The purpose of this paper is to examine asymmetric co-integration effects between nutrition and economic growth for annual South African data from the period 1961-2013.
The authors deviate from the conventional assumption of linear co-integration and pragmatically incorporate asymmetric effects in the framework through a fusion of the momentum threshold autoregressive and threshold error correction (MTAR-TEC) model approaches, which essentially combines the adjustment asymmetry model of Enders and Silkos (2001); with causality analysis as introduced by Granger (1969); all encompassed by/within the threshold autoregressive (TAR) framework, a la Hansen (2000).
The findings obtained from the study uncover a number of interesting phenomena for the South Africa economy. First, in coherence with previous studies conducted for developing economies, the authors establish a positive relationship between nutrition and economic growth with an estimated income elasticity of nutritional intake of 0.15. Second, the authors find bi-direction causality between nutrition and economic growth with a stronger causal effect running from nutrition to economic growth. Lastly, the authors find that in the face of equilibrium shocks to the variables, policymakers are slow to responding to deviations of the variables from their co-integrated long run steady state equilibrium.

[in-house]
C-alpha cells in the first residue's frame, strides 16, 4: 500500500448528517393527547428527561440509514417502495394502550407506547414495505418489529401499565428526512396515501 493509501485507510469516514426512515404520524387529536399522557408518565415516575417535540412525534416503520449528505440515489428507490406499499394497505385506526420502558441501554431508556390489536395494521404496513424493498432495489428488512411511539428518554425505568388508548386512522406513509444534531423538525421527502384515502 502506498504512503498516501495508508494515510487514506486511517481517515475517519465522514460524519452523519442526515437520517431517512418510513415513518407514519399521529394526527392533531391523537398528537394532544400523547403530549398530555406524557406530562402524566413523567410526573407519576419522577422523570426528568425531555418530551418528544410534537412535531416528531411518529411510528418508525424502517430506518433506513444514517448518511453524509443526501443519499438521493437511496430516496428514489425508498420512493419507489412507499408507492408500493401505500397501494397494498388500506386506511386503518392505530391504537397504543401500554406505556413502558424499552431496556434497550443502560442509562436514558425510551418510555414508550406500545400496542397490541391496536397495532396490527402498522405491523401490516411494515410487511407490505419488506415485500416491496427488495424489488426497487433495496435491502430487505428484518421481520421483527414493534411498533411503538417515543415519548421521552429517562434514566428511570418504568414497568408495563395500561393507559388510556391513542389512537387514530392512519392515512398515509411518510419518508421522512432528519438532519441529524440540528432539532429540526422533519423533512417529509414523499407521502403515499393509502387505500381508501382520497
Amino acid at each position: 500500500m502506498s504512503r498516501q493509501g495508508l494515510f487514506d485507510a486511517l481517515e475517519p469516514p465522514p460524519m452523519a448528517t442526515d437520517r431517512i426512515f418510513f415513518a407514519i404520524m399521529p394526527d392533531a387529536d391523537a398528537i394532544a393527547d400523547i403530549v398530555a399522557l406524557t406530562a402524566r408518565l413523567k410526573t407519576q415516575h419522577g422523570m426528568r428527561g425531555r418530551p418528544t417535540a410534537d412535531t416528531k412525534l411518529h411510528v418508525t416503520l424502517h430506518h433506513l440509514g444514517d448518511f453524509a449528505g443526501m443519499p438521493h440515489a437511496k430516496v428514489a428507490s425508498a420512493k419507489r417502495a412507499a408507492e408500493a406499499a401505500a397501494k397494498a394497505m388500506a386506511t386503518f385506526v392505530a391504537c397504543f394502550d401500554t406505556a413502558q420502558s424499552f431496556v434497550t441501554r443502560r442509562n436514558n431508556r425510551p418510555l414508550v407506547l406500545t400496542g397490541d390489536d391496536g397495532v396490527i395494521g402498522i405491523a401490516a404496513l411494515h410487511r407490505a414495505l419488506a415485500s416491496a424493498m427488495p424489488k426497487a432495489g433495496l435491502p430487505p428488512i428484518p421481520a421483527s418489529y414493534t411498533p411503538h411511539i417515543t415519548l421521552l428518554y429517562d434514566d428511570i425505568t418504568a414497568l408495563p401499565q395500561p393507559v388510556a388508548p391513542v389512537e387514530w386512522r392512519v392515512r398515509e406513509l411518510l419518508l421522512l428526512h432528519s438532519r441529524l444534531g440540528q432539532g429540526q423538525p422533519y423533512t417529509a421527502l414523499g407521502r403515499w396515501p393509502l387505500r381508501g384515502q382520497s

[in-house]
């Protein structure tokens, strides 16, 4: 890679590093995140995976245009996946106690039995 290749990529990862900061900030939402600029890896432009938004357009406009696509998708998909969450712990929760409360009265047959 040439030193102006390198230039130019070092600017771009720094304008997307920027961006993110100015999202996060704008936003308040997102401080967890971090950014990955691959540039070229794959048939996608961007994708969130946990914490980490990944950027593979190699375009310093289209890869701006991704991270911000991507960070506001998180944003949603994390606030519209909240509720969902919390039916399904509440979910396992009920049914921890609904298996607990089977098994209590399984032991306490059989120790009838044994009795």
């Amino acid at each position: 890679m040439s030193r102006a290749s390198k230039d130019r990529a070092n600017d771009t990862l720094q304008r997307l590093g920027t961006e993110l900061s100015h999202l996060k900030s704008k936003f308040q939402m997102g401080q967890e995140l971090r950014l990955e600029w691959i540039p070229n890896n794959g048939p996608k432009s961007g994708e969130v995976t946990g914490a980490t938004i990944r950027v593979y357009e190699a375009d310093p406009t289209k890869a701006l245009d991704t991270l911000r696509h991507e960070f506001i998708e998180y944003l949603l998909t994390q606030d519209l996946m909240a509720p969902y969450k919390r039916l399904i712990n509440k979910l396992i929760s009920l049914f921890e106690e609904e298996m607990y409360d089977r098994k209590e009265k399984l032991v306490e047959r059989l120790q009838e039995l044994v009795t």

In the study, the authors make a novel contribution to the literature by exploring asymmetric modelling in the correlation between nutrition intake and economic growth for the exclusive case of South Africa.
Dube, W. and Phiri, A. (2015), "Nutrition and economic growth in South Africa: a threshold co-integration approach", Journal of Economic Studies, Vol. 42 No. 1, pp. 138-156. https://doi.org/10.1108/JES-08-2013-0116
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